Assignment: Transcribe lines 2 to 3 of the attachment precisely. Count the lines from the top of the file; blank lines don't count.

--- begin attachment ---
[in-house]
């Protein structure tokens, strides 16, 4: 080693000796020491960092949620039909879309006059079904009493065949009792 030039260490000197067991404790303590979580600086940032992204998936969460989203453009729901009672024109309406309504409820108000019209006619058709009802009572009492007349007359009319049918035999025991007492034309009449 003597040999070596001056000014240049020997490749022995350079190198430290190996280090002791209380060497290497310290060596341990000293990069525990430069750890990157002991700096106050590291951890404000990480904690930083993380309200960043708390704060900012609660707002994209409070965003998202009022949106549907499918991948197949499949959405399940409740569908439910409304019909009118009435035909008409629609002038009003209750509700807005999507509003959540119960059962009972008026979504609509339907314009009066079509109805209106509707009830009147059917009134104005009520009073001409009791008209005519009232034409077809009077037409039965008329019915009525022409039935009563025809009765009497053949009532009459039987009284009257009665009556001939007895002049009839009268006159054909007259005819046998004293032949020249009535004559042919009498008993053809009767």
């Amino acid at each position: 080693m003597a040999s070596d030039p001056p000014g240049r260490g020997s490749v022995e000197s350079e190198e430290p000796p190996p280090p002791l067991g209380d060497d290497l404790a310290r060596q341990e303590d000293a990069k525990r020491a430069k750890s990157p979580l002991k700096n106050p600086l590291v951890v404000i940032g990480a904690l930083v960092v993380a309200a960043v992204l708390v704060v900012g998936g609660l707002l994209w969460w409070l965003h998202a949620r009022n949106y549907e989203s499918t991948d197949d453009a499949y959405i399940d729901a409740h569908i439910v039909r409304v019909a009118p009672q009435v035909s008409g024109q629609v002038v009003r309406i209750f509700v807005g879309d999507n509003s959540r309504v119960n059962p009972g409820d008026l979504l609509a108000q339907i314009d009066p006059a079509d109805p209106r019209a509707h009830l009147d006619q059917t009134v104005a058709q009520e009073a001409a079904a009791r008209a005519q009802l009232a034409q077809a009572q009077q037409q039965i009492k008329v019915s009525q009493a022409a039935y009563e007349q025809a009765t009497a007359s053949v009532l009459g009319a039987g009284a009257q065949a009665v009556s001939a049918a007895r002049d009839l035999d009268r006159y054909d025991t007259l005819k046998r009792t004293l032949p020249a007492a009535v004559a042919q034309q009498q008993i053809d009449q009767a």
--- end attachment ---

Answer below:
């Protein structure tokens, strides 16, 4: 080693000796020491960092949620039909879309006059079904009493065949009792 030039260490000197067991404790303590979580600086940032992204998936969460989203453009729901009672024109309406309504409820108000019209006619058709009802009572009492007349007359009319049918035999025991007492034309009449 003597040999070596001056000014240049020997490749022995350079190198430290190996280090002791209380060497290497310290060596341990000293990069525990430069750890990157002991700096106050590291951890404000990480904690930083993380309200960043708390704060900012609660707002994209409070965003998202009022949106549907499918991948197949499949959405399940409740569908439910409304019909009118009435035909008409629609002038009003209750509700807005999507509003959540119960059962009972008026979504609509339907314009009066079509109805209106509707009830009147059917009134104005009520009073001409009791008209005519009232034409077809009077037409039965008329019915009525022409039935009563025809009765009497053949009532009459039987009284009257009665009556001939007895002049009839009268006159054909007259005819046998004293032949020249009535004559042919009498008993053809009767």
């Amino acid at each position: 080693m003597a040999s070596d030039p001056p000014g240049r260490g020997s490749v022995e000197s350079e190198e430290p000796p190996p280090p002791l067991g209380d060497d290497l404790a310290r060596q341990e303590d000293a990069k525990r020491a430069k750890s990157p979580l002991k700096n106050p600086l590291v951890v404000i940032g990480a904690l930083v960092v993380a309200a960043v992204l708390v704060v900012g998936g609660l707002l994209w969460w409070l965003h998202a949620r009022n949106y549907e989203s499918t991948d197949d453009a499949y959405i399940d729901a409740h569908i439910v039909r409304v019909a009118p009672q009435v035909s008409g024109q629609v002038v009003r309406i209750f509700v807005g879309d999507n509003s959540r309504v119960n059962p009972g409820d008026l979504l609509a108000q339907i314009d009066p006059a079509d109805p209106r019209a509707h009830l009147d006619q059917t009134v104005a058709q009520e009073a001409a079904a009791r008209a005519q009802l009232a034409q077809a009572q009077q037409q039965i009492k008329v019915s009525q009493a022409a039935y009563e007349q025809a009765t009497a007359s053949v009532l009459g009319a039987g009284a009257q065949a009665v009556s001939a049918a007895r002049d009839l035999d009268r006159y054909d025991t007259l005819k046998r009792t004293l032949p020249a007492a009535v004559a042919q034309q009498q008993i053809d009449q009767a």